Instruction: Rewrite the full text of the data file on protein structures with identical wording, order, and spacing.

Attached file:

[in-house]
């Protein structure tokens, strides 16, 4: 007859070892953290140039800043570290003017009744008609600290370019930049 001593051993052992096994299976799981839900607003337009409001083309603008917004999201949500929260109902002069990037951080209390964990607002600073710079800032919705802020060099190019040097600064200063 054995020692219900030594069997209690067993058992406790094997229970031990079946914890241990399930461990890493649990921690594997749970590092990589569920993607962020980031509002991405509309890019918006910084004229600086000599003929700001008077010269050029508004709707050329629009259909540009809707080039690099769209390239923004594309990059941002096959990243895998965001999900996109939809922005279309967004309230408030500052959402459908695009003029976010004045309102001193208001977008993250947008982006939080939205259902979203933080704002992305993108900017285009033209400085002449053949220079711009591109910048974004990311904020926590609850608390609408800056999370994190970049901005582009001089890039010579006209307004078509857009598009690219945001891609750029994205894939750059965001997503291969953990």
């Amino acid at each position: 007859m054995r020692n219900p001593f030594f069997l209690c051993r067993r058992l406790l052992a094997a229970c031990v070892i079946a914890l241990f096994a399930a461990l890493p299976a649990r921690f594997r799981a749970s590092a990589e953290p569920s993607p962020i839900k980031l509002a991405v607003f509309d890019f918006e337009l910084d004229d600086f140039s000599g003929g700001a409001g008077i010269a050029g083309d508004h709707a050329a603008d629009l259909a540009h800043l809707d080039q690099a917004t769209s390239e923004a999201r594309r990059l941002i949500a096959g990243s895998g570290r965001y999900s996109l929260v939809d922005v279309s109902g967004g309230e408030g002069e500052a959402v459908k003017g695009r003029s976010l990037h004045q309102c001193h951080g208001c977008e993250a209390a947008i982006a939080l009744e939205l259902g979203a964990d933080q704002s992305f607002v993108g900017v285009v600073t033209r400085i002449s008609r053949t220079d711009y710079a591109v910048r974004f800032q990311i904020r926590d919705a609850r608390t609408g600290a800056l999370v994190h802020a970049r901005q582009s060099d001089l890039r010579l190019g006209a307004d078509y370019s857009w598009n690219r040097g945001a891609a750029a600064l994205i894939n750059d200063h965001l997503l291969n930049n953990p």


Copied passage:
[in-house]
């Protein structure tokens, strides 16, 4: 007859070892953290140039800043570290003017009744008609600290370019930049 001593051993052992096994299976799981839900607003337009409001083309603008917004999201949500929260109902002069990037951080209390964990607002600073710079800032919705802020060099190019040097600064200063 054995020692219900030594069997209690067993058992406790094997229970031990079946914890241990399930461990890493649990921690594997749970590092990589569920993607962020980031509002991405509309890019918006910084004229600086000599003929700001008077010269050029508004709707050329629009259909540009809707080039690099769209390239923004594309990059941002096959990243895998965001999900996109939809922005279309967004309230408030500052959402459908695009003029976010004045309102001193208001977008993250947008982006939080939205259902979203933080704002992305993108900017285009033209400085002449053949220079711009591109910048974004990311904020926590609850608390609408800056999370994190970049901005582009001089890039010579006209307004078509857009598009690219945001891609750029994205894939750059965001997503291969953990």
């Amino acid at each position: 007859m054995r020692n219900p001593f030594f069997l209690c051993r067993r058992l406790l052992a094997a229970c031990v070892i079946a914890l241990f096994a399930a461990l890493p299976a649990r921690f594997r799981a749970s590092a990589e953290p569920s993607p962020i839900k980031l509002a991405v607003f509309d890019f918006e337009l910084d004229d600086f140039s000599g003929g700001a409001g008077i010269a050029g083309d508004h709707a050329a603008d629009l259909a540009h800043l809707d080039q690099a917004t769209s390239e923004a999201r594309r990059l941002i949500a096959g990243s895998g570290r965001y999900s996109l929260v939809d922005v279309s109902g967004g309230e408030g002069e500052a959402v459908k003017g695009r003029s976010l990037h004045q309102c001193h951080g208001c977008e993250a209390a947008i982006a939080l009744e939205l259902g979203a964990d933080q704002s992305f607002v993108g900017v285009v600073t033209r400085i002449s008609r053949t220079d711009y710079a591109v910048r974004f800032q990311i904020r926590d919705a609850r608390t609408g600290a800056l999370v994190h802020a970049r901005q582009s060099d001089l890039r010579l190019g006209a307004d078509y370019s857009w598009n690219r040097g945001a891609a750029a600064l994205i894939n750059d200063h965001l997503l291969n930049n953990p």